From hyper-realistic paintings of four-legged creatures to whimsical sculptures of animals, art from all over the world has been flown into Baton Rouge for the International Exhibition on Animals in Art.
“Animals in Art” debuts Saturday and will remain open to the public through April 19. The opening reception and awards presentation will be Saturday from 6-8 p.m. The exhibit is located in the LSU School of Veterinary Medicine library and is open during the library’s hours.
The show, which is more than 10 years old, is put on by the veterinary school in collaboration with the University’s School of Art, said Ginger Guttner, the school’s director of public relations. The show takes entries from all over the world and received more than 300 submissions this year.
Entries come from 38 states, Canada and Israel. While there are no monetary prizes, getting accepted into the show is an honor, Guttner said.
“There’s almost 400 pieces entered, and we only took 75,” Guttner said. “That in itself is something they’ll put on their resume.”
Awards include a best of show, a judge’s award and an honorable mention. Additionally, the editor-in-chief of the American Veterinary Medical Association will pick a piece to go on the cover of the AVMA Journal and the
Veterinary School will pick a piece to possibly go on their holiday card, as well as a piece to appear on the course catalogue, Guttner said.
Any medium other than film and audio is accepted. Artists must be at least 18. Their work must be original, and it must be priced. Of the pieces sold, the Veterinary School gets a 20 percent commission, which goes toward the hospital’s wildlife program, crates, gloves and journals, among other things.
“We tend to use it for those areas that don’t necessarily have a dedicated revenue strain,” Guttner said.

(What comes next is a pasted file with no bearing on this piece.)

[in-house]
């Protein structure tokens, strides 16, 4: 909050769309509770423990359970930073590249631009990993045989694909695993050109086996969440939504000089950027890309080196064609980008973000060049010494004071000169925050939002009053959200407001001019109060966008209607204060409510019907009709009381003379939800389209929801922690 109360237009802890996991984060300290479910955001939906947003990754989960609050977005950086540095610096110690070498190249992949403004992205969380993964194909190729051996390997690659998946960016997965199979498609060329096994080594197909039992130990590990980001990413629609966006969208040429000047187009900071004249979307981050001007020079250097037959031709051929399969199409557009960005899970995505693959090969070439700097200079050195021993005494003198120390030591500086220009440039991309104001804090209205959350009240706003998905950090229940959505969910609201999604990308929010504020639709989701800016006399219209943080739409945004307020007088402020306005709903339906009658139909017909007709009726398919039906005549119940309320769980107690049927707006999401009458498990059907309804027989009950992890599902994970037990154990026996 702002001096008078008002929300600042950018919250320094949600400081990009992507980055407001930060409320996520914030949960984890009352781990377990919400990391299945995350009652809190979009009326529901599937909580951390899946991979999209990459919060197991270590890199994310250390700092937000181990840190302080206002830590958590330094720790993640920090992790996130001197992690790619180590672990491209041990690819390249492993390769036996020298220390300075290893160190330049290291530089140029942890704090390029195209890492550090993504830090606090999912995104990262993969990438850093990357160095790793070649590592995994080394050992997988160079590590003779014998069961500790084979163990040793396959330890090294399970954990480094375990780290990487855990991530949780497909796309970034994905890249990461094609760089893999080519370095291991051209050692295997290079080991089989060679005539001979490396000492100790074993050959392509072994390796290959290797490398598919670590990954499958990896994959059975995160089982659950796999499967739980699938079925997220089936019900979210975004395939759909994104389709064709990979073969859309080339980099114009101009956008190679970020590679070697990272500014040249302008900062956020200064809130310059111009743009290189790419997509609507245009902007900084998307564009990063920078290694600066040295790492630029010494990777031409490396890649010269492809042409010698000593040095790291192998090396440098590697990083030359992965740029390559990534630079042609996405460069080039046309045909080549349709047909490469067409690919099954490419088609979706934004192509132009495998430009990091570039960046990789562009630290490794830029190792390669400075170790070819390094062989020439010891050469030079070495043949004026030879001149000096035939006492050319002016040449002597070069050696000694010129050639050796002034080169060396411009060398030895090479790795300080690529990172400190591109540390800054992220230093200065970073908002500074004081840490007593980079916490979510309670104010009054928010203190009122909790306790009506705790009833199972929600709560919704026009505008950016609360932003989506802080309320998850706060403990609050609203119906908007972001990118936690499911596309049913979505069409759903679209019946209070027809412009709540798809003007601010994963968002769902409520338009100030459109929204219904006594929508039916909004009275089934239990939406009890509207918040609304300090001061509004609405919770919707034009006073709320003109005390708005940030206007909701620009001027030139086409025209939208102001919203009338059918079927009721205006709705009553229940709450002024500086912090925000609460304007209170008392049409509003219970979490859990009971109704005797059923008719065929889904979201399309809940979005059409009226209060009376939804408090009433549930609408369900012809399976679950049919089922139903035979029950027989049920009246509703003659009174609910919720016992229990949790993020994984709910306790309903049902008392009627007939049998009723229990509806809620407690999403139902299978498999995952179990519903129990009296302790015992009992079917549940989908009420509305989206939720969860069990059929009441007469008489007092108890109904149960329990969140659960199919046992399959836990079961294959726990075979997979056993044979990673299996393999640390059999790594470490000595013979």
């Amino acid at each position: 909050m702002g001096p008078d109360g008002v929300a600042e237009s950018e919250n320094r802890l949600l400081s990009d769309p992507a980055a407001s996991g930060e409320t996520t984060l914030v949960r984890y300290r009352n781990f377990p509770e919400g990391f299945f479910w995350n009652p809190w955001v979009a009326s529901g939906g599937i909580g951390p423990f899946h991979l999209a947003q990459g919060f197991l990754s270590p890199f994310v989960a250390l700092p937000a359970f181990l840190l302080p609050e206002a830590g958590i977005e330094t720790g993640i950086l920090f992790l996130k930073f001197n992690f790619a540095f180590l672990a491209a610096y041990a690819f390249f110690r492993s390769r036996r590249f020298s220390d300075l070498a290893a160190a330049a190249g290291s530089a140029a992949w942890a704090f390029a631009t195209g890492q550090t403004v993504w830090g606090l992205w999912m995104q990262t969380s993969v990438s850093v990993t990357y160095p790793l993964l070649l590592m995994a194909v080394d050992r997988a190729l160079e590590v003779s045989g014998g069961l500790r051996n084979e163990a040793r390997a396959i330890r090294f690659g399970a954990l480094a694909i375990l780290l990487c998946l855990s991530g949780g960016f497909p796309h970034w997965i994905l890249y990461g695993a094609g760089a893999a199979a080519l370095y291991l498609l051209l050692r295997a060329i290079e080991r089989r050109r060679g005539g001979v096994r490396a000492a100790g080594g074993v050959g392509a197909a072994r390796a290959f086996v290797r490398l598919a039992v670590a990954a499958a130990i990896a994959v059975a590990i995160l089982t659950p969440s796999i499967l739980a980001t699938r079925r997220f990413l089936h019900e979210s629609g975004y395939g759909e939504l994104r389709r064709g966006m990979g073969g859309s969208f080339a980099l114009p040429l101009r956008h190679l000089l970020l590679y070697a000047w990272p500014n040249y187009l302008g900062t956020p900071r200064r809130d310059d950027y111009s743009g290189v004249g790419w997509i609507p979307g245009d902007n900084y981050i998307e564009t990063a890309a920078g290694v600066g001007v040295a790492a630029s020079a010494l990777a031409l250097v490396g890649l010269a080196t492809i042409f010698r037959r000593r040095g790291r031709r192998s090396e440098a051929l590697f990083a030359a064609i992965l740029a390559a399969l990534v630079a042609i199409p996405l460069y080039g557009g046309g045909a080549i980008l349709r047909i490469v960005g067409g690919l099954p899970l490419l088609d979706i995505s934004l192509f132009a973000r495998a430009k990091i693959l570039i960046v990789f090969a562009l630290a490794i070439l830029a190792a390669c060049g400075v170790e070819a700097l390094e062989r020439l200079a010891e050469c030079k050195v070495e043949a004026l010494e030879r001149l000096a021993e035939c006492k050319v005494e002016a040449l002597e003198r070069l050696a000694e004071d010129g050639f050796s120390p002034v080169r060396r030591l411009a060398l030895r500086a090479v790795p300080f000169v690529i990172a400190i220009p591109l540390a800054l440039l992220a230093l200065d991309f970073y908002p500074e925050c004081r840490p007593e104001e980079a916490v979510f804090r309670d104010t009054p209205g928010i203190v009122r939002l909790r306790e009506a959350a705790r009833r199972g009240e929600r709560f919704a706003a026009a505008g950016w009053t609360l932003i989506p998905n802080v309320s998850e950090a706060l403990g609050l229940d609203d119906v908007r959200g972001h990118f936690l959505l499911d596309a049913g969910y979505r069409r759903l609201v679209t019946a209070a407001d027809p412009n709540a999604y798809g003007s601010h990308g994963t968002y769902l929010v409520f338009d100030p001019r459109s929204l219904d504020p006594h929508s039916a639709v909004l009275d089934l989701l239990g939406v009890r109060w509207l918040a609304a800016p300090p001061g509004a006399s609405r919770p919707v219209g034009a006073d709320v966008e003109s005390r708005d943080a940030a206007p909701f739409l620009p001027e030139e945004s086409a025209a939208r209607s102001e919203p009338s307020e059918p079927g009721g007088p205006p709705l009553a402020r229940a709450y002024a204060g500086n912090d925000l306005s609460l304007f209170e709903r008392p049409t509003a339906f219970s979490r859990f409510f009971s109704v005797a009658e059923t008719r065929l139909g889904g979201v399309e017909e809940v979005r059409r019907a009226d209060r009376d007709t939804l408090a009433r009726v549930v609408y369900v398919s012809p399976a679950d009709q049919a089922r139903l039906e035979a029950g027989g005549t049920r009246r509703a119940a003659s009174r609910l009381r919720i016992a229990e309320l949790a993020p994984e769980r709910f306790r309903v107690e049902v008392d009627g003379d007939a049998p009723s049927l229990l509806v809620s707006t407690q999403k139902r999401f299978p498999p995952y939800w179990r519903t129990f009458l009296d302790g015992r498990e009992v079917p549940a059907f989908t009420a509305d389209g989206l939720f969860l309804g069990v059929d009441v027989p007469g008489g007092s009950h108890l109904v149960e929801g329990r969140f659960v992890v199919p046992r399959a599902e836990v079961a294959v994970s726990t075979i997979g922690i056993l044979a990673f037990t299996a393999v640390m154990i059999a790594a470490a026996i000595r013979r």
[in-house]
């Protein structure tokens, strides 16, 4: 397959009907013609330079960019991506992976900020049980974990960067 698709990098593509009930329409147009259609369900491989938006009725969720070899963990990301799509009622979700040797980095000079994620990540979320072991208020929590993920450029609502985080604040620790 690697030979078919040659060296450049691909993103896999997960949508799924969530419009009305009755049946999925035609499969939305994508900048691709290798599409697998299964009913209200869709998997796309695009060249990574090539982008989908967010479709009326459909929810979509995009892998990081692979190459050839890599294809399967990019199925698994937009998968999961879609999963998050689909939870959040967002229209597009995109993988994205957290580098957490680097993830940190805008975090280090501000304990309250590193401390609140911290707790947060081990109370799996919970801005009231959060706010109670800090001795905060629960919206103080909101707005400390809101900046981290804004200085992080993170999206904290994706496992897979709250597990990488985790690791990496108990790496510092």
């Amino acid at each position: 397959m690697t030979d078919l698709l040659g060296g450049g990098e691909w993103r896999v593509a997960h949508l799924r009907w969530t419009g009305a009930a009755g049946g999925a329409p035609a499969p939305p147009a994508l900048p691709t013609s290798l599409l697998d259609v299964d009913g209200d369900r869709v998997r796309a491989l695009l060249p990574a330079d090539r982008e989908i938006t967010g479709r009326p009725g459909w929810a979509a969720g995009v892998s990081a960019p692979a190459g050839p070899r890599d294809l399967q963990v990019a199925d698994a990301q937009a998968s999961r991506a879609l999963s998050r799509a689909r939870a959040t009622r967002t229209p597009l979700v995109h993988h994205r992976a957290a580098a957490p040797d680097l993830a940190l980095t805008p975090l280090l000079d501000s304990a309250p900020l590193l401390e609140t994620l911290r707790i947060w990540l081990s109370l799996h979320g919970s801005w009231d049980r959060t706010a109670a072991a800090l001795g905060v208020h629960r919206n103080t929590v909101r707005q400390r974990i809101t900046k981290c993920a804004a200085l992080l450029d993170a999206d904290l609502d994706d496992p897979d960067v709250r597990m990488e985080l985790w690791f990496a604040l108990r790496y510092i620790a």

Artist and gallery assistant Jonathan Mayers was the judge-juror of the show, taking four days to go through all the submissions. Mayers said he would spend at least three hours each day, if not more, going through entries.
“There’s a lot of good things coming in, and, sometimes, you second-guess yourself,” Mayers said. “But going back and reviewing things, I think I made the best choices for the show.”
Artist Charlotte Huntley, who has submitted entries to the show for years, has a piece in this year’s exhibit titled “It’s All Relative.” The work depicts a baboon who is holding a baboon skull it possibly recognizes as belonging to a family member, Huntley said. She said she hopes viewers realize that animals are very much like humans.
“I think it might remind people that they’re not the only ones that love,” Huntley said.
Mayers said he looked for works that had energy and life in them, and that he enjoyed pieces with human elements applied to animals.
The variety of art in the show will allow viewers to find at least one piece that speaks to them, Mayers said, and he hopes they connect with the humanity in some of the pieces.
“Whether or not they have a specific mind-set on what style of art they like, they will possibly find one in there for them,” Mayers said. “I hope they leave with a smile on their face.”